Esalan Gates, Director of Castle Theatre Company’s Regeneration, outlines what we can expect from the show.
It is one hundred and one years since the Armistice. We are the first generation for whom the World Wars are not in our parents’ memory, and still we feel the ripple effects of the greatest upheavals of the twentieth century.
Regeneration is a play about the reshaping of the lives of young men during World War I, and as such is demonstrative of the ongoing reconstruction of our understanding of trauma since 1914. Throughout the play, the men’s relationships with each other and with themselves crumble with the reliving of their trauma, each emotional moment paralleled in another as we begin to gain a sense of déjà vu. We grow to understand that these are not simply individual experiences but are symptomatic of a pervasive issue of repression. It is a play about opening up; as in real life, the trauma patients in the play have suppressed their emotional response to their experiences, and so must reprocess their trauma before they can move on from it. We as a society have yet to move on from the World Wars, as we live with a fractured sense of nation and community that never fully recovered.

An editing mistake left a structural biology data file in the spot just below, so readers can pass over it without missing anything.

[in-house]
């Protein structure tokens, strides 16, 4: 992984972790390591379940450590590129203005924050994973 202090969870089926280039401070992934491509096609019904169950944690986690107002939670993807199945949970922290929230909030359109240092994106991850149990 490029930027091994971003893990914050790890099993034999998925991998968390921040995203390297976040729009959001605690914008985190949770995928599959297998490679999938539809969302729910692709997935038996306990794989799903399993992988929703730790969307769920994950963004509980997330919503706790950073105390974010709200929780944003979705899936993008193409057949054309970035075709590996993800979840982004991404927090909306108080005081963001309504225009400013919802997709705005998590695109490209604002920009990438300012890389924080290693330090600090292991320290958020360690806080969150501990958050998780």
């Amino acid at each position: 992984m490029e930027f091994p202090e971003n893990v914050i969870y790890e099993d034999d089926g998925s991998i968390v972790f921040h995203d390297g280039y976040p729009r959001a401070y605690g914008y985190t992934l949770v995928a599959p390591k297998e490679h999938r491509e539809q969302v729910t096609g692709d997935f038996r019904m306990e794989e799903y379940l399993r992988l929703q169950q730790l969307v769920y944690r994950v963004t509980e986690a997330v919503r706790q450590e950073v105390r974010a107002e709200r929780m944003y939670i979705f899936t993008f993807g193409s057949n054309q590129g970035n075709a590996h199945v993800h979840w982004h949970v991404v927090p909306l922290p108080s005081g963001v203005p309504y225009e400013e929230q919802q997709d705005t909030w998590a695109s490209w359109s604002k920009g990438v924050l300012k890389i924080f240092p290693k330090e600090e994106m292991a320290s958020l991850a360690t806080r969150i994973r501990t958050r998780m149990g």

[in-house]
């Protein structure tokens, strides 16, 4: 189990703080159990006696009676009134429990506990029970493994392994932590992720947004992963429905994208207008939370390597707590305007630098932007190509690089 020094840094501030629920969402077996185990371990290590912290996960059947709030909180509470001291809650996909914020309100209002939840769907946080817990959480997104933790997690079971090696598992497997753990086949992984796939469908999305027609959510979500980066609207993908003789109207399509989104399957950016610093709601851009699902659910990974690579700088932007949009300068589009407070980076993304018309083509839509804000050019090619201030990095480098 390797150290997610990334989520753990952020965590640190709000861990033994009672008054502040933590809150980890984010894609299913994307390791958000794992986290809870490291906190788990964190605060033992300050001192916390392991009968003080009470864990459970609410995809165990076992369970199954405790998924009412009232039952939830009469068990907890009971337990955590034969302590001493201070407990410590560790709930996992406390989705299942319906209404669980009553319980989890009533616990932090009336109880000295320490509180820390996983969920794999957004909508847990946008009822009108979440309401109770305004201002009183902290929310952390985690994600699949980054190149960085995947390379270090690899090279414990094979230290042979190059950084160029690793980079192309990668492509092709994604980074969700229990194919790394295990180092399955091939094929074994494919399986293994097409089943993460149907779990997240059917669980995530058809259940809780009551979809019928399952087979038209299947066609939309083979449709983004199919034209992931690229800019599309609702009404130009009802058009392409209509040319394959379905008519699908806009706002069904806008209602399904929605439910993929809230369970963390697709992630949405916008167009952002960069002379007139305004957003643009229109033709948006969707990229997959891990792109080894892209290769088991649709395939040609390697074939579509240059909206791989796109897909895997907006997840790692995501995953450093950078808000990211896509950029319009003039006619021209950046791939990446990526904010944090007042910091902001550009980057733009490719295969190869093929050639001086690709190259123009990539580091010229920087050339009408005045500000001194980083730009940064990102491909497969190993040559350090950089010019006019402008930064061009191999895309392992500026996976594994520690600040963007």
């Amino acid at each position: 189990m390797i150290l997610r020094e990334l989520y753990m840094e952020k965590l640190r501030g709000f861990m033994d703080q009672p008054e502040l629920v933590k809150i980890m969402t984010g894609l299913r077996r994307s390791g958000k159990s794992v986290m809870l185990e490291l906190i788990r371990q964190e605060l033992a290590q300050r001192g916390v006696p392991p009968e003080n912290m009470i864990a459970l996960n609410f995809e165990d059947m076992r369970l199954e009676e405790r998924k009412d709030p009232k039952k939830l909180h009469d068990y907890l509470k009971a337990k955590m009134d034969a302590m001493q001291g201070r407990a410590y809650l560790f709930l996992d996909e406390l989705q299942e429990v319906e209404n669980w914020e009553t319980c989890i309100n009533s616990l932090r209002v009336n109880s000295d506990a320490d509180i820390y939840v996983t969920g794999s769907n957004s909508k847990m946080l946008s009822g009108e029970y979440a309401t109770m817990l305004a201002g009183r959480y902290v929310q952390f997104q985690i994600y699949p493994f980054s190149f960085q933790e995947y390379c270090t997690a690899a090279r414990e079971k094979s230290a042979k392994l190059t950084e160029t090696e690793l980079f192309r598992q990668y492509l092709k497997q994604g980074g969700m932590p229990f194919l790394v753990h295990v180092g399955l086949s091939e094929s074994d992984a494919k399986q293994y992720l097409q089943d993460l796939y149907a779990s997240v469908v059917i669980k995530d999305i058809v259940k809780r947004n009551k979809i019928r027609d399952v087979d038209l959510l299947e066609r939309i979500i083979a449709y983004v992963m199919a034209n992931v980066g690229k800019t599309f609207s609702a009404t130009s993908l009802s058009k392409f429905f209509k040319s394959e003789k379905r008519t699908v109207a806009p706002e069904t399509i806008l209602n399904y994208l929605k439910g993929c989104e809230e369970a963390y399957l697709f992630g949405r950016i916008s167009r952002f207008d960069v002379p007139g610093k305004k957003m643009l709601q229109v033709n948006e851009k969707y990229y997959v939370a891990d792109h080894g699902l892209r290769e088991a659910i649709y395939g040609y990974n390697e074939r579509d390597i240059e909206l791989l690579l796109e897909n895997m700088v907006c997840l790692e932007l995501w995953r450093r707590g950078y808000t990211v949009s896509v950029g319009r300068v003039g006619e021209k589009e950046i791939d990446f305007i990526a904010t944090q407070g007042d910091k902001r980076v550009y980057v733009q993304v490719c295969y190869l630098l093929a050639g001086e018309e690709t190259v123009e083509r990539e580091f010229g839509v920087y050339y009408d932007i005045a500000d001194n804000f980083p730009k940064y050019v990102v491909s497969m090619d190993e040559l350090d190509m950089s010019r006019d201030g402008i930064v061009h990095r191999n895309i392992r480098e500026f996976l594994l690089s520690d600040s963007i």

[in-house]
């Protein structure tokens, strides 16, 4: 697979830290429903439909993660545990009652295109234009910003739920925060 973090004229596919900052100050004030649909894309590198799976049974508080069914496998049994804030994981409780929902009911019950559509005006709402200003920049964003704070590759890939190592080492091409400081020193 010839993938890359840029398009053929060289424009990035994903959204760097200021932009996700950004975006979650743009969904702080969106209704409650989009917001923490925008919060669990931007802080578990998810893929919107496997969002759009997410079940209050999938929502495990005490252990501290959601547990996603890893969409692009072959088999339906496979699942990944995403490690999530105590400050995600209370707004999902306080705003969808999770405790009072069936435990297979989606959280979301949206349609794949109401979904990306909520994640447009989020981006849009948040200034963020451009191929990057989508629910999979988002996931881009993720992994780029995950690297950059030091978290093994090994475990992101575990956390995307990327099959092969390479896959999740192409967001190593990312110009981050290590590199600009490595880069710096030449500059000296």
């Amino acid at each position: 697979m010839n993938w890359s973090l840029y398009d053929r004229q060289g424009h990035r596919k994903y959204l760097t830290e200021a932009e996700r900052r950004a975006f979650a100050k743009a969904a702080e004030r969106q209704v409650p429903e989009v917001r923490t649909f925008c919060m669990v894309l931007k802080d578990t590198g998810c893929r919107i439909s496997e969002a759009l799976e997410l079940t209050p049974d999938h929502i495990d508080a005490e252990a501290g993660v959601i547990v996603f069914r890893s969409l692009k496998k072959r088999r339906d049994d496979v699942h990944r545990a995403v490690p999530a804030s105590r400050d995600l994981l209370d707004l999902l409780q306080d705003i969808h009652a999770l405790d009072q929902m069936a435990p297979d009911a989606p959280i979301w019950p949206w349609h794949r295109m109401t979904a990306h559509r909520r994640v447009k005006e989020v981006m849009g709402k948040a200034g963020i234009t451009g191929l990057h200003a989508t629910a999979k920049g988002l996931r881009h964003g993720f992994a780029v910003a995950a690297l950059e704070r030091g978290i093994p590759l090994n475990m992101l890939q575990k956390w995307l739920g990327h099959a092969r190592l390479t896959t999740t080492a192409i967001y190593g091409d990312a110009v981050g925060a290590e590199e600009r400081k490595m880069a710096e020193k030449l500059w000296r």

It is fitting that Regeneration is not only being performed a week after Remembrance Day, but during Movember, a month where we are encouraged to reflect on the societal approach to men’s mental health. There is a strong sense of complicity in every moment of the performance as the characters react to the audience surrounding them on three sides, repeatedly referring to the presence of an audience throughout the play as if in recognition of the characters’ own need to repress and perform. Class is touched upon as a systemic means of repressing sense of self, and many of the male characters are LGBTQ+, so it became clear that the central focus must be on the multi-faceted societal conditioning that forced the repression of the characters’ emotional states.
There are moments of stylised movement in the play that allow glimpses into the people the characters used to be before the war. Over and over again, we see them slip naturally into the brace position, even in flashbacks to their youth, as though they knew what was coming and were already attempting to protect themselves from that onslaught. The most harrowing moments of the show are in fact at odds: we are confronted with both the horrific physicality of soldiers vomiting and receiving electric shock therapy, and the beautiful poetry of Wilfred Owen and Siegfried Sassoon as they try to encapsulate the horrors of wartime.
Regeneration has a stunning cast, string quartet and production team, all of whom contribute to a visceral performance where masculinity, mental health, sexuality, and class are dissected and reconstructed in a desperate effort to understand and recognise love in the darkest of times.
Regeneration will play in Bede Chapel on 15th, 16th and 17th November.
Image credit: Esalan Gates